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Home Roads: Laurens ten Dam

Keir Plaice Tekst Keir Plaice Gepubliceerd 28 May 2020

Laurens ten Dam needs no introduction. For 17 seasons, he raced in the professional ranks, earning top-ten places at the Tour de France and the Vuelta, as well as a reputation for being a stellar mountain domestique. He was one of the best liked riders in the peloton, respected by his colleagues and fans alike. Though he decided to end his World Tour career last year, he is not done racing yet. He loves cycling too much. Watch out for him at the front of the world’s hardest gravel events.

“The bike just gives me freedom,” Laurens says. “I call myself a pro adventurer now, and maybe I was always that, but I happened to be good at riding the bike really fast. Now, I can enjoy the bike even more, and maybe that is more my natural thing. I can go fast when I want to go fast and slow when I want to go slow.”

He has returned to riding for the same reasons he did as a kid.

“My first memory was me on my three-wheeled bike, with those side wheels. When I was young, my parents lived on a houseboat, and I remember I was on the bike path next to the canal in Holland, and I got lost, and I just thought to myself, I will go the same way back, and I got back to our boat. That is my very first memory, and that also explains my love for the bike, I think. It’s just freedom for me, pure freedom. And the chance to explore new roads. It’s been a big thing for me my whole life.”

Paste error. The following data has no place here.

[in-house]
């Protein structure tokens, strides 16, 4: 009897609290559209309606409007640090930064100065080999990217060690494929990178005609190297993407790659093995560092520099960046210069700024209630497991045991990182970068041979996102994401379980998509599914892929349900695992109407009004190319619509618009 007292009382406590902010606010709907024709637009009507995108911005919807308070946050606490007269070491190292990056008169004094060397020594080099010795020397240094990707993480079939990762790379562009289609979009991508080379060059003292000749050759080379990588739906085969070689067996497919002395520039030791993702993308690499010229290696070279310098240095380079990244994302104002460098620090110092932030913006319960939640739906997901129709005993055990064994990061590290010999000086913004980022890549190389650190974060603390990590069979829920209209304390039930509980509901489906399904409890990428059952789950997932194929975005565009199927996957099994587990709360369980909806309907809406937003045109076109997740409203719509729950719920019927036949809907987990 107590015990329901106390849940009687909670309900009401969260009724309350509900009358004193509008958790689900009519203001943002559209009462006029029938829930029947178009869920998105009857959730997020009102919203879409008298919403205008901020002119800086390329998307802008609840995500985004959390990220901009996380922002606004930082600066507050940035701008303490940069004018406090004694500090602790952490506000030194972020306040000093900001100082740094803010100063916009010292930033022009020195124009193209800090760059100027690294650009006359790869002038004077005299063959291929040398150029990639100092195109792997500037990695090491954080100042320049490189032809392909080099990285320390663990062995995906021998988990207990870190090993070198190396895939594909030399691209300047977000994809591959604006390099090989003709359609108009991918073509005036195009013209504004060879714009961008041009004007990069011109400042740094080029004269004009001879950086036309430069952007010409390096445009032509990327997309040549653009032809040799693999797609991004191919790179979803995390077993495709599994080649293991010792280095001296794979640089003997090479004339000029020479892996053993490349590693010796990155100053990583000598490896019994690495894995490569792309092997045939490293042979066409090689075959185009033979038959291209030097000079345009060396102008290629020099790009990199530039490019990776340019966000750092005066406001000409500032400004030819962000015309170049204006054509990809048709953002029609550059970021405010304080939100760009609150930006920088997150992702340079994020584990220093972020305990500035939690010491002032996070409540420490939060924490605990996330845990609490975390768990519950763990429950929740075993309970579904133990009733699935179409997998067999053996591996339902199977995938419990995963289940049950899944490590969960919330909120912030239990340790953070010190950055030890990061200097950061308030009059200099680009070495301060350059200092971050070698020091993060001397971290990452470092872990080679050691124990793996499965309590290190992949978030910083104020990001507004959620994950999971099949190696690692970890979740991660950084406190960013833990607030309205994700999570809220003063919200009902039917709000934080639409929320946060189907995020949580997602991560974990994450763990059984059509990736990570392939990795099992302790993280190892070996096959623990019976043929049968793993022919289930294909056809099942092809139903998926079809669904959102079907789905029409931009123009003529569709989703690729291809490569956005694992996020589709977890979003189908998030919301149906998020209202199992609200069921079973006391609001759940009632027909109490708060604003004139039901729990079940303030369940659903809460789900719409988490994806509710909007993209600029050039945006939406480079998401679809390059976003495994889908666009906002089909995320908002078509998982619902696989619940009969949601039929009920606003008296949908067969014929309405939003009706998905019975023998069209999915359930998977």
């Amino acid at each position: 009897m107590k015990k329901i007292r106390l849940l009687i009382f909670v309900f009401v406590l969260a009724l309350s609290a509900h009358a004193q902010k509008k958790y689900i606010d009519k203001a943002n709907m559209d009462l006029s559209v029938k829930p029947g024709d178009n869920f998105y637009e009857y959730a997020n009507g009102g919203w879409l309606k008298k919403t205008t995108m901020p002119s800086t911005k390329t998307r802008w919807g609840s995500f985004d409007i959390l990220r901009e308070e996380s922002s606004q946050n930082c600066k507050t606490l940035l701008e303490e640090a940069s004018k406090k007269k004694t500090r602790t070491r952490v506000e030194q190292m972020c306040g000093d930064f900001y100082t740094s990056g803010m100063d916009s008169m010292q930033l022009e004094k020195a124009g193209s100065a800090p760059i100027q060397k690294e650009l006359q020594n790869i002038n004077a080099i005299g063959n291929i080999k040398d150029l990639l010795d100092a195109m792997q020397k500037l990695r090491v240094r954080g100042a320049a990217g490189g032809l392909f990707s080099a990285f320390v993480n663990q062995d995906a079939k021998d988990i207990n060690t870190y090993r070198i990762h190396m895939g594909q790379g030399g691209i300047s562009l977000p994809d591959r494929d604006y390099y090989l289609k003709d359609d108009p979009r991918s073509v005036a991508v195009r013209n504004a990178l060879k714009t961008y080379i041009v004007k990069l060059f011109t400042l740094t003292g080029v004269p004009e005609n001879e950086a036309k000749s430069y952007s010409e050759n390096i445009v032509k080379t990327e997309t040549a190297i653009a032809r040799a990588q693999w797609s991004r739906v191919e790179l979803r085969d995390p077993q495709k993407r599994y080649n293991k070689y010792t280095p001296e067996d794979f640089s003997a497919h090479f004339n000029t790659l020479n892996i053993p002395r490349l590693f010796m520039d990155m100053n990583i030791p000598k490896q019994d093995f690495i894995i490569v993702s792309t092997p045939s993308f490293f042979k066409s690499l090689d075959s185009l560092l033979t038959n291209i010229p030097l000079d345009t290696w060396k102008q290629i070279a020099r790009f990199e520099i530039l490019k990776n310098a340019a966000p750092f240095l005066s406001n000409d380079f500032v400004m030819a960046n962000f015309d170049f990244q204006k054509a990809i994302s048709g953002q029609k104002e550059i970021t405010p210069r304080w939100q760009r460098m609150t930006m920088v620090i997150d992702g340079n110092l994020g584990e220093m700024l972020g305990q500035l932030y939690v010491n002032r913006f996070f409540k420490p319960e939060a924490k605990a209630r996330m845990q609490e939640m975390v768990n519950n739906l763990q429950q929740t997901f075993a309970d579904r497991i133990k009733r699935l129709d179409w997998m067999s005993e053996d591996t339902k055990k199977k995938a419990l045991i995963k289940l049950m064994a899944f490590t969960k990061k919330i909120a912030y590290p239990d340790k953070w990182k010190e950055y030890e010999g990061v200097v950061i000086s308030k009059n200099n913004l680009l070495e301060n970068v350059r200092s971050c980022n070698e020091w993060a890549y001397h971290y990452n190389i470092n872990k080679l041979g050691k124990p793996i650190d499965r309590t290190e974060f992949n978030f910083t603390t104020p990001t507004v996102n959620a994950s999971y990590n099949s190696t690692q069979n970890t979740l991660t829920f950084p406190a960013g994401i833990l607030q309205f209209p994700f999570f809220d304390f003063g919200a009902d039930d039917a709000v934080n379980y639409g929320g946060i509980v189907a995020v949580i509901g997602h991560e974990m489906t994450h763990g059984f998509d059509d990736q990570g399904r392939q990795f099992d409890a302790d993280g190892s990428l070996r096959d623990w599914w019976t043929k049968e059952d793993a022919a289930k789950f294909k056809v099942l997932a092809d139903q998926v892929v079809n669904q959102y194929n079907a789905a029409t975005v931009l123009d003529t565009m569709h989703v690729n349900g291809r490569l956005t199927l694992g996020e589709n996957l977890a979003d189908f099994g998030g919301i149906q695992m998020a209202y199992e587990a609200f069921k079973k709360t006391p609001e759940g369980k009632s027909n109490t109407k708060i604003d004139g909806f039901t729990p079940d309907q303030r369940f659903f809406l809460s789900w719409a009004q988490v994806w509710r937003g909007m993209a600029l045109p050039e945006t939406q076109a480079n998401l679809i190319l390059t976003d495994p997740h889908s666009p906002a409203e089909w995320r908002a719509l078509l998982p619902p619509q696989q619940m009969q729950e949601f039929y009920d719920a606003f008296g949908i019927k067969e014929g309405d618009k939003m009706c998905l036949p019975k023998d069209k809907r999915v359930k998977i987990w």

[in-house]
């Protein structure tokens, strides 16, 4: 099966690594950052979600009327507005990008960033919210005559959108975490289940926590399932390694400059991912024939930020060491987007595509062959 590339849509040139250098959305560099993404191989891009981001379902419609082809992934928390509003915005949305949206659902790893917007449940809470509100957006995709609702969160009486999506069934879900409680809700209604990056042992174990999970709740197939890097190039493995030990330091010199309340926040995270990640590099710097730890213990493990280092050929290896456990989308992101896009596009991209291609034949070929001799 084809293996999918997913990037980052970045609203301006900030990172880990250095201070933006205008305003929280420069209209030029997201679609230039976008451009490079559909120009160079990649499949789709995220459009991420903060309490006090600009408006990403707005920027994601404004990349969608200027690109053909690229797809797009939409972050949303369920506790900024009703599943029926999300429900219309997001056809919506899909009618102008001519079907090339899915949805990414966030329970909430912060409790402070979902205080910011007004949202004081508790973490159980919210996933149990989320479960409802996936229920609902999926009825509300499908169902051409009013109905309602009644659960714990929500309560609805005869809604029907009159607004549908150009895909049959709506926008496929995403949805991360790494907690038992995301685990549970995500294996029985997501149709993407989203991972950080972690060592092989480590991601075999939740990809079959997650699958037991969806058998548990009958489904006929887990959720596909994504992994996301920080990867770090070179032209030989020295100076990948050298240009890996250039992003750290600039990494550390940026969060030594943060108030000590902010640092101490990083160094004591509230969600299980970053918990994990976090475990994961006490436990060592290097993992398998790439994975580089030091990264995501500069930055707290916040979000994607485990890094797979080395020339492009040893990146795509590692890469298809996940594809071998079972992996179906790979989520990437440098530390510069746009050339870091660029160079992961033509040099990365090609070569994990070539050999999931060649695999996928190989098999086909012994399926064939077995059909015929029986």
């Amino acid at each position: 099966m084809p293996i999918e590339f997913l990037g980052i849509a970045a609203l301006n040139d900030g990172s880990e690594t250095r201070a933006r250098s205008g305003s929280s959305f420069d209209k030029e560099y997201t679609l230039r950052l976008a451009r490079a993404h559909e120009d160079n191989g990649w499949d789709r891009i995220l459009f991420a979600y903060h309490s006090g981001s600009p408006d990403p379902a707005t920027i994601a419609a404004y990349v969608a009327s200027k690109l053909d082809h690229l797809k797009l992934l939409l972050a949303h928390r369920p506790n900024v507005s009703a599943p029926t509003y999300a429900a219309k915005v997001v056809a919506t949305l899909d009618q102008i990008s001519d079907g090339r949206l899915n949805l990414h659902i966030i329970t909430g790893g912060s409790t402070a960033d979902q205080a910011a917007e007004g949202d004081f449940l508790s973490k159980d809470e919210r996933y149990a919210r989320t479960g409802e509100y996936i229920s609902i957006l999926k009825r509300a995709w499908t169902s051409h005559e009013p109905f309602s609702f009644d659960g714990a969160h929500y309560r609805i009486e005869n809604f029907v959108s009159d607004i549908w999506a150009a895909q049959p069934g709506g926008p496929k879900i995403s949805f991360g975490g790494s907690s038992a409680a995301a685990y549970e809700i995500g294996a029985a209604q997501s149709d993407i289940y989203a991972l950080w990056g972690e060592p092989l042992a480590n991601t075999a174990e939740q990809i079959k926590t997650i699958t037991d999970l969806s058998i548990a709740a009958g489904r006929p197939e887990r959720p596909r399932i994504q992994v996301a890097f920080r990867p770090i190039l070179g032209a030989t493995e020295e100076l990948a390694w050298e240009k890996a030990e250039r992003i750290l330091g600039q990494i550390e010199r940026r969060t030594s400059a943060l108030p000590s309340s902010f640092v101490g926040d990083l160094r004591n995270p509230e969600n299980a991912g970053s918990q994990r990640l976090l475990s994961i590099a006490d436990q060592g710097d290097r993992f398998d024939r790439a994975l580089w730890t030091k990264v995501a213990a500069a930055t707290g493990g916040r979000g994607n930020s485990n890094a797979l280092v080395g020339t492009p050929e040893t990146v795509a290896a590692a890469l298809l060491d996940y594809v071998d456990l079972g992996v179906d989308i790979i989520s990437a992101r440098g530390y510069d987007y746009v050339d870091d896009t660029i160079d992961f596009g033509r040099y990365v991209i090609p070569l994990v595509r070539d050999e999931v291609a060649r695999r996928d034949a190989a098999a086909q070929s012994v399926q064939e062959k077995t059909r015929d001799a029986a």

Since he hung up his team bike, Laurens has been as busy as ever. His training is no longer all-consuming, but he is still riding his bike a lot. He is also an editor for the Dutch version of Bicycling and hosts a very successful podcast. He runs his own coffee brand and has just launched a clothing collection tailored specifically for gravel riding. He organises a series of gravel rides and is enjoying spending a lot more time with his kids. He often takes them mountain biking or on bike-packing adventures, sometimes sleeping under the stars in the Dutch dunes. 

He has big plans for the future too.

“The dream is to create a big hub in Amsterdam, where every day people can go for their lunch ride between 12 and 1:30 and then have a pasta and an IPA afterwards, with my own coffee and with my partners in the bike shop,” he says.

In the meantime, Laurens is enjoying living the slow life and riding fast around the roads and trails in North Holland, where he has settled with his family.

“My wife and I are from here,” he says. “I also lived for a year in Santa Cruz, and, to be honest, I could have stayed there. I like California, but I didn’t want a divorce. This is the home that we always return to, and every time when I come home, I am happy. We have a really nice house. We have a nice garden. It’s a good place for the kids. More Dutch you cannot get. We’re close to old windmills. There’s a bike path next to the canal, and we are having fun with the kids all the time. They can swim. We have a small boat. The town is pretty close.”